Establishing a high school wing in the ESPN Boston Hall of Fame generated a lot of discussion and reminiscing for our staff. Here's who we came up with. Tell us who we snubbed in the comments section.
Associated PressPatrick Ewing led Cambridge Rindge and Latin to three consecutive Division 1 state titles.
Patrick Ewing, Cambridge Rindge and Latin '81
One of the most underappreciated talents in Bay State high school hoops history, Ewing led the Falcons through the most dominant run in MIAA history: three Division 1 state titles from 1977 to 1979 and just one regular-season loss to an out-of-state opponent. After winning a national championship with Georgetown in 1984, he went on to a decorated professional career, from being the No. 1 overall draft pick in 1985 to earning 11 All-Star nods with the Knicks and winning two Olympic gold medals. Ewing was inducted into the Basketball Hall of Fame in 2008.
Tom Glavine, Billerica '84
Arguably the most accomplished two-sport star to come out of the Merrimack Valley (if not beyond), Glavine led the Indians to a Division 1 baseball state championship in 1983. The next year, he was taken in the fourth round of the NHL draft by the Los Angeles Kings and the second round of the MLB draft by the Atlanta Braves. He turned down a hockey scholarship with the University of Lowell to turn pro in baseball, and the rest is history: two Cy Young awards, 10 All-Star selections, 305 wins, a World Series title in 1995 and what ought to be a first-ballot Baseball Hall of Fame induction when he's eligible in 2014.
Rebecca Lobo, Southwick-Tolland '91
Considered a pioneer in women's basketball, the 6-foot-5 Lobo was unstoppable in her high school career, setting the state's scoring record for either gender with 2,740 points -- a record that stood for 18 years. She had a career for the ages at UConn, leading the Huskies to the historic 1995 NCAA title and winning Naismith Player of the Year honors. After winning Olympic gold in 1996, she signed on with the New York Liberty of the newly founded WNBA and played seven seasons. She was elected into the Women's Basketball Hall of Fame in 2010.
Check out the 20 candidates for the
ESPN Boston Hall of Fame: Gallery
Harry Agganis, Lynn Classical '47
There is only one "Golden Greek." Agganis went 21-1-1 as starting quarterback for Classical, accumulating more than 60 touchdowns and 4,000 passing yards, and was named an All-American as a senior. College recruiters from across the country literally camped out in his front yard, but he stayed close to home. At Boston University, he set numerous school records as a quarterback, punter and defensive back, and was the school's first All-American in 1952. He was taken in the first round of the NFL draft by the Cleveland Browns but opted to sign with the Red Sox, where he had a modest rookie season in 1954. Midway through his sophomore season, he died from pulmonary embolism, forever leaving us wondering what could have been. He was elected to the College Football Hall of Fame in 1974.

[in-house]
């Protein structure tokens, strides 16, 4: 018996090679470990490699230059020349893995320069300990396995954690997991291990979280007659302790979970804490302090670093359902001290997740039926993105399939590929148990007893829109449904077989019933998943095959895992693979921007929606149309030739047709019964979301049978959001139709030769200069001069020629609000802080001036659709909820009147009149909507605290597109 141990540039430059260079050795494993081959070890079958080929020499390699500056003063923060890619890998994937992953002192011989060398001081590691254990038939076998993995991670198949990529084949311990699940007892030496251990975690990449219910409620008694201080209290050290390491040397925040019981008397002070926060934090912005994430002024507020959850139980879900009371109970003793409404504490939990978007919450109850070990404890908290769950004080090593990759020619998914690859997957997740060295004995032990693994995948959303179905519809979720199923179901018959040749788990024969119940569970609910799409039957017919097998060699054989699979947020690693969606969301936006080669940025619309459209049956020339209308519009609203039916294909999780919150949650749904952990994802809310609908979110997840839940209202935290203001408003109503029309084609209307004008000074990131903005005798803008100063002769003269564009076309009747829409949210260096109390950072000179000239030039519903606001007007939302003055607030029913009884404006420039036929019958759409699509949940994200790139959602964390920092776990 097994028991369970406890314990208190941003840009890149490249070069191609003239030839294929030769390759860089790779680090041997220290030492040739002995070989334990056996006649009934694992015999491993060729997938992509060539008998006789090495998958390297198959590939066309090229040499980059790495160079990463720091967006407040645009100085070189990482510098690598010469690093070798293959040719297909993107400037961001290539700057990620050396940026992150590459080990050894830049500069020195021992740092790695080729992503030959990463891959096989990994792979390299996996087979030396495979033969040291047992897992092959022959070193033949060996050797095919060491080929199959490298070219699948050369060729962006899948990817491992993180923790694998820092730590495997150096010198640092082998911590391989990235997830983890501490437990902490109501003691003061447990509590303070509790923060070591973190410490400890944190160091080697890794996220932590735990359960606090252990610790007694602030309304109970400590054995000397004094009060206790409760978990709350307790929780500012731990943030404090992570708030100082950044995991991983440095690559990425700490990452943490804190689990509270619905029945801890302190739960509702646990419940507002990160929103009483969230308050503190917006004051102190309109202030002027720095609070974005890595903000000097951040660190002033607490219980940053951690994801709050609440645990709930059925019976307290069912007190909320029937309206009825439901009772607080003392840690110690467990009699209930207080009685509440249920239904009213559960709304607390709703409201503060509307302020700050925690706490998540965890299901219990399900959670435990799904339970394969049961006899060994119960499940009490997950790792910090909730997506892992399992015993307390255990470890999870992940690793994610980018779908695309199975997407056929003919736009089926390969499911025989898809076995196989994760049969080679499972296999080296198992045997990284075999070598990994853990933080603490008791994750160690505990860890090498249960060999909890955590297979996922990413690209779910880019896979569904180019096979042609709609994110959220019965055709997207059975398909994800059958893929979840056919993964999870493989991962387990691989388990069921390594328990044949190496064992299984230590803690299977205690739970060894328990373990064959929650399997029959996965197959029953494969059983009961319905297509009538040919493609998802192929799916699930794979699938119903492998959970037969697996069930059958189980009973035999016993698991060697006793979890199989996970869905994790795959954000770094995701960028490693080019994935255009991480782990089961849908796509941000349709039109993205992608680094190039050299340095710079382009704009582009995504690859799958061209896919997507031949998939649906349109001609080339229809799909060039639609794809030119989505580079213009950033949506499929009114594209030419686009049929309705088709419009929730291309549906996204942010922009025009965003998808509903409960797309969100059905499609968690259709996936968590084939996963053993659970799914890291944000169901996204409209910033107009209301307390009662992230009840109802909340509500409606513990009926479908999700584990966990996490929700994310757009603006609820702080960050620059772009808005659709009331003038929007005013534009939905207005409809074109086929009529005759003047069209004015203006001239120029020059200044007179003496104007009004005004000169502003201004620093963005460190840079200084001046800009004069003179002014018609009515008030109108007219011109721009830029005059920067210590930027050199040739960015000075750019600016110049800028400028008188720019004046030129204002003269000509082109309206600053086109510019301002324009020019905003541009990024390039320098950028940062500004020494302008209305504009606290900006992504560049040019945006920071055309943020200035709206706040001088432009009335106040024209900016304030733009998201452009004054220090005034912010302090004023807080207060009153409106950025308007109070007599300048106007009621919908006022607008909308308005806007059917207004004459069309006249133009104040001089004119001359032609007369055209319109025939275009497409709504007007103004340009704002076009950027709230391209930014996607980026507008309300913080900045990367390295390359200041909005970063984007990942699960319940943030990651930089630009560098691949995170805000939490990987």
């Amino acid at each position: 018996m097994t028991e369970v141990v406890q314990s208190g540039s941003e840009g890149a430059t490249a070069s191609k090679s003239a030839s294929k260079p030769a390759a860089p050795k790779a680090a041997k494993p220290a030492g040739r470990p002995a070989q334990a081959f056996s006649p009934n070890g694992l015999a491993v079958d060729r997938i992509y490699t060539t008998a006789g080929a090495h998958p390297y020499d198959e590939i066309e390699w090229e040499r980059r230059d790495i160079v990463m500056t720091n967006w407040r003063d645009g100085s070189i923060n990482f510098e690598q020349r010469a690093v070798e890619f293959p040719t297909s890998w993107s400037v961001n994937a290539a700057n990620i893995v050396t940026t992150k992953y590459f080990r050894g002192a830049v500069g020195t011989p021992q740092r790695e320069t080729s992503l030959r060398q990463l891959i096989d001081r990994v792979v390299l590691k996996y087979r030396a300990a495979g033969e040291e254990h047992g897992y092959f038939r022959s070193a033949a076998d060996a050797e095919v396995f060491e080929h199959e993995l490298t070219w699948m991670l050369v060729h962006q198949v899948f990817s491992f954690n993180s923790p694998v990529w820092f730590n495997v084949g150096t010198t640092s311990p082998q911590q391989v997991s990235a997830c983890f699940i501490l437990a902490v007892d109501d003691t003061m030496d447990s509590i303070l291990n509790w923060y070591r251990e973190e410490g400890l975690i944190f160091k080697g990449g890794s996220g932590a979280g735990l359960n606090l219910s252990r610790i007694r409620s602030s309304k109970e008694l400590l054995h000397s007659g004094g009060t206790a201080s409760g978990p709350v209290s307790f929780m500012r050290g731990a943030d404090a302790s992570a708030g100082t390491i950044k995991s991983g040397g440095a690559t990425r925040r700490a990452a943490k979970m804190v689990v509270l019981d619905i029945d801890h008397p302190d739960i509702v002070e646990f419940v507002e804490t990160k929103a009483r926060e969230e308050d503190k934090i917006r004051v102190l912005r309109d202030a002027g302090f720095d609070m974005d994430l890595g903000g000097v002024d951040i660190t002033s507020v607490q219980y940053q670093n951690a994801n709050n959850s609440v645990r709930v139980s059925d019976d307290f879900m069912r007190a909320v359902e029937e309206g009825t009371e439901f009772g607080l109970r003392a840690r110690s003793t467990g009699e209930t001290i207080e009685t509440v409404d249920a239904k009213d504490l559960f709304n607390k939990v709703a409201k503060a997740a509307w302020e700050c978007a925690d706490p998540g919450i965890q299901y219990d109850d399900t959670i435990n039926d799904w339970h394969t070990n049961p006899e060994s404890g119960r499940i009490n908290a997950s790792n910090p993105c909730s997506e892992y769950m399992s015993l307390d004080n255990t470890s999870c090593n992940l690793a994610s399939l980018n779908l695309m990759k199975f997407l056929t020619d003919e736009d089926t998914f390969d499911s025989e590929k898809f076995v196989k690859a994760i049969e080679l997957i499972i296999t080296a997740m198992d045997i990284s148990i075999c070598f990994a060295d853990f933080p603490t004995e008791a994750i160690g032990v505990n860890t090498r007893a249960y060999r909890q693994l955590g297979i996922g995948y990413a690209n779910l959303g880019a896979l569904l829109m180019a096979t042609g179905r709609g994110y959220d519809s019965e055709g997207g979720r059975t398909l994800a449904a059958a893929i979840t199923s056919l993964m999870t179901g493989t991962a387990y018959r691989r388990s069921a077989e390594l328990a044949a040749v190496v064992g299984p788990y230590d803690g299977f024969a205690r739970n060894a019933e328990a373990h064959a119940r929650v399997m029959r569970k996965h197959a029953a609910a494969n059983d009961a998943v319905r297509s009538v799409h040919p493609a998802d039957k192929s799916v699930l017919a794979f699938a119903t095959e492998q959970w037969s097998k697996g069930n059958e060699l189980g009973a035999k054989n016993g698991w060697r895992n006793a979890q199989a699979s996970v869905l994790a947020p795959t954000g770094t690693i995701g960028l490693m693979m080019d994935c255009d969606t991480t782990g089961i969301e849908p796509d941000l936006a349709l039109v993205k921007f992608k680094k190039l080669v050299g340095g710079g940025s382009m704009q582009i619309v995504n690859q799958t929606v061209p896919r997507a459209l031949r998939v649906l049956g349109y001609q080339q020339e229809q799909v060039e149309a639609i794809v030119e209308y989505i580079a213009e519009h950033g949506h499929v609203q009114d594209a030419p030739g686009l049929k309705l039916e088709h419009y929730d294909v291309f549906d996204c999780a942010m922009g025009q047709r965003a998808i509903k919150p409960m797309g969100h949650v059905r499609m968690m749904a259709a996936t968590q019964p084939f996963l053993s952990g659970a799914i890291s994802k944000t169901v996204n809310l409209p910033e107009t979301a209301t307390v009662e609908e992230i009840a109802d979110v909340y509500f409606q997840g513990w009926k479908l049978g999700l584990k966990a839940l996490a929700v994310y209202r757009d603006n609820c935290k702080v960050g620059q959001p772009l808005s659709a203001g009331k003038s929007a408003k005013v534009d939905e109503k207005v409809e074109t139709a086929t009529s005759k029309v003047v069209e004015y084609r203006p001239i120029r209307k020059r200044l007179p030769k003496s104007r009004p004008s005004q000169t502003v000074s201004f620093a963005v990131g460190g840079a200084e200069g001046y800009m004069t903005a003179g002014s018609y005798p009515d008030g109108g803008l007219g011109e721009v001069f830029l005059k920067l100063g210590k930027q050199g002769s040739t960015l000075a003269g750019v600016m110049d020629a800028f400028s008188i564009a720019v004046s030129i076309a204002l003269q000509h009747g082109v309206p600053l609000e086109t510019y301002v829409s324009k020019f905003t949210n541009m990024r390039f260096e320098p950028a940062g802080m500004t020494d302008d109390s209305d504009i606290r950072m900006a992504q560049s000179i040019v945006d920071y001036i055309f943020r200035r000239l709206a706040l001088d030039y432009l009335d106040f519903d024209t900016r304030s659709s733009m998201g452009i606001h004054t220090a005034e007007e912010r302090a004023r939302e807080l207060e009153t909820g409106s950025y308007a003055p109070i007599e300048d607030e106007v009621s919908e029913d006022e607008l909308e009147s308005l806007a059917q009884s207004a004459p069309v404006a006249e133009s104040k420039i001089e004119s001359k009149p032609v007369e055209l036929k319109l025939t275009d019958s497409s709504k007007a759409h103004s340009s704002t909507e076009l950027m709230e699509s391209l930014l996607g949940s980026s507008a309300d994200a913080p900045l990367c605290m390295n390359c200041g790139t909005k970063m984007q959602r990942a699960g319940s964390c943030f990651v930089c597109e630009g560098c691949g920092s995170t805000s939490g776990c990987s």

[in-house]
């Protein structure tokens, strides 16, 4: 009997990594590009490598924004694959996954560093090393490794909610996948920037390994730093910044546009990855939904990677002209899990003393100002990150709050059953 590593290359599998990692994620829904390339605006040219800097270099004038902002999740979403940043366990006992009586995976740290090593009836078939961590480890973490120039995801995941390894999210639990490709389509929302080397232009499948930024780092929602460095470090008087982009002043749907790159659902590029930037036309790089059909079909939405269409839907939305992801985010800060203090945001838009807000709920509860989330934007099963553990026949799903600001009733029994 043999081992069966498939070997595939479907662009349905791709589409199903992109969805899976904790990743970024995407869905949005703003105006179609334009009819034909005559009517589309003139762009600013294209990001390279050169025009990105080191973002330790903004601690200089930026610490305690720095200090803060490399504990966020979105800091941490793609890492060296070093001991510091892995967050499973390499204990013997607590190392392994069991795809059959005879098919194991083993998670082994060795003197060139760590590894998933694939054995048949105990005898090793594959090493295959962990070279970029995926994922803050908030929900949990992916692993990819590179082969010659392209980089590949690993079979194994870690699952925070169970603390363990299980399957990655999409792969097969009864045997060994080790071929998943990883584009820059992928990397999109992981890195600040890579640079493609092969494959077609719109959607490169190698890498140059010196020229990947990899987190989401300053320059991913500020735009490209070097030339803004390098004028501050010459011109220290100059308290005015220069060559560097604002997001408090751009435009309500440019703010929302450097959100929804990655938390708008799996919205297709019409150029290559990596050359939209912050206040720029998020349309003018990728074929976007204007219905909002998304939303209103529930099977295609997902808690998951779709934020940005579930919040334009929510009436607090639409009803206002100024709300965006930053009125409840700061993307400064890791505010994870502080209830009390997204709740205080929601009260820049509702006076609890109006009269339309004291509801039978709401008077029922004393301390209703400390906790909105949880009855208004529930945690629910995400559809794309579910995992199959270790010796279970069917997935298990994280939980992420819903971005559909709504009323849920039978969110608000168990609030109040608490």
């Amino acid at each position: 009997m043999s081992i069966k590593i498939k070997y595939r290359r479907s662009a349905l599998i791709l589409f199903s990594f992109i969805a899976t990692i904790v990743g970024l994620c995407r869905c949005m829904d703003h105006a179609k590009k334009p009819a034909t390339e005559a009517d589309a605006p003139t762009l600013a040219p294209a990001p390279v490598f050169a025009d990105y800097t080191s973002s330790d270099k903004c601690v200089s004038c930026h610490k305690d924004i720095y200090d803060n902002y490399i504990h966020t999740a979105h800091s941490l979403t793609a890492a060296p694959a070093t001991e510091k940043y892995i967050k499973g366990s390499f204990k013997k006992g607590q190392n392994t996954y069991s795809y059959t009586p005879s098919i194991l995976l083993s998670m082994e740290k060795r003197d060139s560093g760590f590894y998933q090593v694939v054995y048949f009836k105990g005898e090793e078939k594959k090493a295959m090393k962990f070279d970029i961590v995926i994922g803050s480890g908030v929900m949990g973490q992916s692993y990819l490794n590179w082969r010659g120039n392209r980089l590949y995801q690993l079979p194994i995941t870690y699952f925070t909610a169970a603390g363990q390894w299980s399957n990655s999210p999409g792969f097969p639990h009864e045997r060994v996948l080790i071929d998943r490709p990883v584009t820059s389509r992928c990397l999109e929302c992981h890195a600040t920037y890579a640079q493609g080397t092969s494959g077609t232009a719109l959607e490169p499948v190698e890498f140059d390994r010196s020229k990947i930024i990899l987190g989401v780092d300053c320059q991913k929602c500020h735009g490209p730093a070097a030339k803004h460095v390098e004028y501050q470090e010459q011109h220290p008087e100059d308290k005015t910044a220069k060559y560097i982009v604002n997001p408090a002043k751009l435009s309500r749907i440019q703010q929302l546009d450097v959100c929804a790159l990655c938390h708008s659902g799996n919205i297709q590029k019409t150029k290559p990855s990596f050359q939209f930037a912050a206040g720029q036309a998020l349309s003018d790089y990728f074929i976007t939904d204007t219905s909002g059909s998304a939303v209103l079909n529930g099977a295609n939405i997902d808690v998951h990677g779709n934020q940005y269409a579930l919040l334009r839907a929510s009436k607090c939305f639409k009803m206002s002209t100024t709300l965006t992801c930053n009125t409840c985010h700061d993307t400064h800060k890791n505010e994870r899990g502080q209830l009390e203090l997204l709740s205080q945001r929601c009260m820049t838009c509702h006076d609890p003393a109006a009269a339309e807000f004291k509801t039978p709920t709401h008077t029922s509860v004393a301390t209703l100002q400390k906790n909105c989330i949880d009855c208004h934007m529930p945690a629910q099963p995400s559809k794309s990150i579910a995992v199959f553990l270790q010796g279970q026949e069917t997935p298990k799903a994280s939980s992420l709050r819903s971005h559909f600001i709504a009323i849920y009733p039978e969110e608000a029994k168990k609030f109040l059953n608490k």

Bobby Carpenter, St. John's Prep '81
Called "The Can't-Miss Kid" when he memorably graced the cover of Sports Illustrated as a 17-year-old, Carpenter was the first American-born player to jump from high school to the NHL when he was taken third overall by the Washington Capitals in 1981. He was the first American player to score 50 goals in a season (53, in 1984-85) and retired in 1999 as one of the leading all-time American scorers (728). He won a Stanley Cup as a player with the Devils in 1995, and two more while on their coaching staff in 2000 and 2003. Carpenter was elected to the U.S. Hockey Hall of Fame in 2007.
BEST OF THE REST
Jeff Adrien, Brookline '04;
Kelly Amonte Hiller, Thayer Academy '91;
Tony Amonte, Thayer Academy '88;
Tom Barrasso, Acton-Boxborough '83;
Dana Barros, Xaverian '85;
Sarah Behn, Foxborough '89;
Mark Belanger, Pittsfield '62;
Angelo Bertelli, Springfield Cathedral '39;
Travis Best, Springfield Central '91;
Rick Brunson, Salem '91;
Nick Buoniconti, Springfield Cathedral '58;
Mickey Cochrane, Bridgewater '21;
Tony Conigliaro, St. Mary's (Lynn) '62;
Bill Curley, Duxbury '90;
Medina Dixon, Cambridge '79;
Ted Donato, Catholic Memorial '88;
Mike Eruzione, Winthrop '72;
Mark Fidrych, Algonquin '73;
Doug Flutie, Natick '81;
Robbie Ftorek, Needham '70;
Hal Gill, Nashoba '91;
Matt Hasselbeck, Xaverian '94;
Chris Herren, Durfee '94; Jamal Jackson, East Boston '92;
Jeff Juden, Salem '89;
Ronnie Lee, Lexington '72;
Howie Long, Milford '77;
Joe Morris, Ayer '79;
Tom Nalen, Foxborough '89;
Scoonie Penn, Salem '95;
Max Quinzani, Duxbury '06;
Jeff Reardon, Wahconah '74;
Dan Ross, Everett '75;
Jeremy Roenick, Thayer Academy '88;
Alberto Salazar, Wayland '75;
Fred Smerlas, Waltham '75;
Brianne Stepherson, Masconomet '98;
Keith Tkachuk, Malden Catholic '90;
Jim Unis, Gloucester '01;
Jamila Wideman, Amherst '93;
Kara Wolters, Holliston '93;
Nicole Woolf, Walpole '02.
Brendan Hall is a high school editor for ESPNBoston.com.